tmp will be a format object, for which no implicit conversion is defined, and thus the call to operator+ will fail. (except if you define such an operator, of course). So you can safely assume precedence mistakes will be noticed at compilation.

On the other hand, the function approach has a true inconvenience. It needs to define lots of template function like :

template <class T1, class T2,  .., class TN> 
string format(string s,  const T1& x1, .... , const T1& xN);

and even if we define those for N up to 500, that is still a limitation, that C's printf does not have.
Also, since format somehow emulates printf in some cases, but is far from being fully equivalent to printf, it's best to use a radically different appearance, and using operator calls succeeds very well in that !

Anyhow, if we actually chose the formal function call templates system, it would only be able to print Classes T for which there is an

operator<< ( stream,   const T&)
Because allowing both const and non const produces a combinatorics explosion - if we go up to 10 arguments, we need 2^10 functions.
(providing overloads on T& / const T& is at the frontier of defects of the C++ standard, and thus is far from guaranteed to be supported. But right now several compilers support those overloads)
There is a lot of chances that a class which only provides the non-const equivalent is badly designed, but yet it is another unjustified restriction to the user.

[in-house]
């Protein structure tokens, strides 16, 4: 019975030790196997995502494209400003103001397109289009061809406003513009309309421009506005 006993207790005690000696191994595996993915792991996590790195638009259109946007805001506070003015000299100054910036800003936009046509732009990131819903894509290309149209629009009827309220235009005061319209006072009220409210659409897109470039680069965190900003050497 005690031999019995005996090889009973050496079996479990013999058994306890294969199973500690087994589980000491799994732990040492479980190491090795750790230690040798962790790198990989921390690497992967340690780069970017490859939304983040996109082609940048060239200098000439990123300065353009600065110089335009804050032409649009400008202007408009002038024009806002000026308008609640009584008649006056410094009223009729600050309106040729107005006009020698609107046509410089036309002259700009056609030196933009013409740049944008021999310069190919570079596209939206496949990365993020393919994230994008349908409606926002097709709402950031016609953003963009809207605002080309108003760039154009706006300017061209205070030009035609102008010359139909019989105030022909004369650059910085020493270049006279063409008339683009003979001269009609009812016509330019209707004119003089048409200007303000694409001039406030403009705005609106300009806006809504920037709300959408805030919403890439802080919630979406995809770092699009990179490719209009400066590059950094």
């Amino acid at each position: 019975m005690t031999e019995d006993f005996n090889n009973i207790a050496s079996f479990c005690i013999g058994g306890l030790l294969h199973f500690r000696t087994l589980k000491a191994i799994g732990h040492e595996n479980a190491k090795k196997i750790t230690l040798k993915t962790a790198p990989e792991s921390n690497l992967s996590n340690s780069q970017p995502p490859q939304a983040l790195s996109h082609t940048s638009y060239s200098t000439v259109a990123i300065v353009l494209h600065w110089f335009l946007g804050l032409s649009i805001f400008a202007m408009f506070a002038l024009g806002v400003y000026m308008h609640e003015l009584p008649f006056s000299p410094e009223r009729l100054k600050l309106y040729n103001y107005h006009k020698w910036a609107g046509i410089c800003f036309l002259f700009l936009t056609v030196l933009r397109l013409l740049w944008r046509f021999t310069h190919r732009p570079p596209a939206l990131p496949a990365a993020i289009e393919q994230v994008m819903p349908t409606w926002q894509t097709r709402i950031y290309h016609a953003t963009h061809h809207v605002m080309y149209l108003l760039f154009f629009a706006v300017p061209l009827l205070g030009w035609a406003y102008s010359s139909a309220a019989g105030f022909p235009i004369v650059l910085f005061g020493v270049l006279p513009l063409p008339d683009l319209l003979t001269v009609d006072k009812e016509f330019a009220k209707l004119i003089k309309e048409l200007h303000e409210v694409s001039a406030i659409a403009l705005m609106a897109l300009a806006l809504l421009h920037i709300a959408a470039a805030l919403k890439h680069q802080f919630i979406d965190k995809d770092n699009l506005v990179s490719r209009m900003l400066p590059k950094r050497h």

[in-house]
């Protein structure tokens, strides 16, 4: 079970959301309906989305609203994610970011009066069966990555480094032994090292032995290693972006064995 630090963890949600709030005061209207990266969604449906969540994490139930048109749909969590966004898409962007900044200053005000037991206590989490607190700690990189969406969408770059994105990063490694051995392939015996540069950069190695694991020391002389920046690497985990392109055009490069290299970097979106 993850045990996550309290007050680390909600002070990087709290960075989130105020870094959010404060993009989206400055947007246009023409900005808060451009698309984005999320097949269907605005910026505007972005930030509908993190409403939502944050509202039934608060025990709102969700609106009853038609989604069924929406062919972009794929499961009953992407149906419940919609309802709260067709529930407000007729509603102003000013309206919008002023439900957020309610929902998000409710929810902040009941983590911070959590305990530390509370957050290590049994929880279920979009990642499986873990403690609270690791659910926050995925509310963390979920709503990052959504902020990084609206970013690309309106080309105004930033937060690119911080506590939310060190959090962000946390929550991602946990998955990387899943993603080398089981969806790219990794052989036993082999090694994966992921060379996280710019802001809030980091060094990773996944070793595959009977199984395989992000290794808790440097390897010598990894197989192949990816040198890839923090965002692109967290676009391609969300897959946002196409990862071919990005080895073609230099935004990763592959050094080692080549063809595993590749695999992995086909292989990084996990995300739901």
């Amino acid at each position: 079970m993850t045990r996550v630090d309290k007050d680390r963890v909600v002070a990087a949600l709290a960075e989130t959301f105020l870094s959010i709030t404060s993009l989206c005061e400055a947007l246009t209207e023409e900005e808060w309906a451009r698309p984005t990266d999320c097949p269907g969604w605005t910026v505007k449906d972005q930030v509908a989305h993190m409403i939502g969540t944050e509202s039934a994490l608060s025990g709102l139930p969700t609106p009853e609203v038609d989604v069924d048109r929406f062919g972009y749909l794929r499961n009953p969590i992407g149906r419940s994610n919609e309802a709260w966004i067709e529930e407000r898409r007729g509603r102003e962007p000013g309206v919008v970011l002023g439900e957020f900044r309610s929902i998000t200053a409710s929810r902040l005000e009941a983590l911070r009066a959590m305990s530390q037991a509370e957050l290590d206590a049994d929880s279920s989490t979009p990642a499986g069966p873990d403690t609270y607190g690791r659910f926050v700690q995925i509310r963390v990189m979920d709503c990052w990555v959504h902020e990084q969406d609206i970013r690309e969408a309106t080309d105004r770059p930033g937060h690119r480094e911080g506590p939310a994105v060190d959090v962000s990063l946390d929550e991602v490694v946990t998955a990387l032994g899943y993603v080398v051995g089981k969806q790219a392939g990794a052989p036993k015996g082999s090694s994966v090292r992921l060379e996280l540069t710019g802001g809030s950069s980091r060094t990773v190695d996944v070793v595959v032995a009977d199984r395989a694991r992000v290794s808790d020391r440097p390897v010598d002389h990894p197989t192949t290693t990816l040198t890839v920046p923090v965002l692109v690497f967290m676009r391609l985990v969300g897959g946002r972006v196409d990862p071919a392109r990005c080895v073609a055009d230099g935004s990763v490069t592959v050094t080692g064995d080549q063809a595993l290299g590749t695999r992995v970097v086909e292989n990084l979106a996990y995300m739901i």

Also, some manipulators are functions, and can not be passed as const references. The function call approach thus does not support manipulators well.

In conclusion, using a dedicated binary operator is the simplest, most robust, and least restrictive mechanism to pass arguments when you can't know the number of arguments at compile-time.

Why operator% rather than a member function 'with(..)' ??

format(fstr) % x1 % x2 % x3;
has the same structure as
format(fstr).with( x1 ).with( x2 ).with( x3 );
which does not have any precedence problem. The only drawback, is it's harder for the eye to catch what is done in this line, than when we are using operators. calling .with(..), it looks just like any other line of code. So it may be a better solution, depending on tastes. The extra characters, and overall cluttered aspect of the line of code using 'with(..)' were enough for me to opt for a true operator.

Why operator% rather than usual formatting operator<< ??

Why operator% rather than operator(), or operator[] ??

operator() has the merit of being the natural way to send an argument into a function. And some think that operator[] 's meaning apply well to the usage in format.
They're as good as operator% technically, but quite ugly. (that's a matter of taste)
And deepd down, using operator% for passing arguments that were referred to by "%" in the format string seems much more natural to me than using those operators.

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Revised 02 December, 2006

Copyright © 2001 Samuel Krempp

Distributed under the Boost Software License, Version 1.0. (See accompanying file LICENSE_1_0.txt or copy at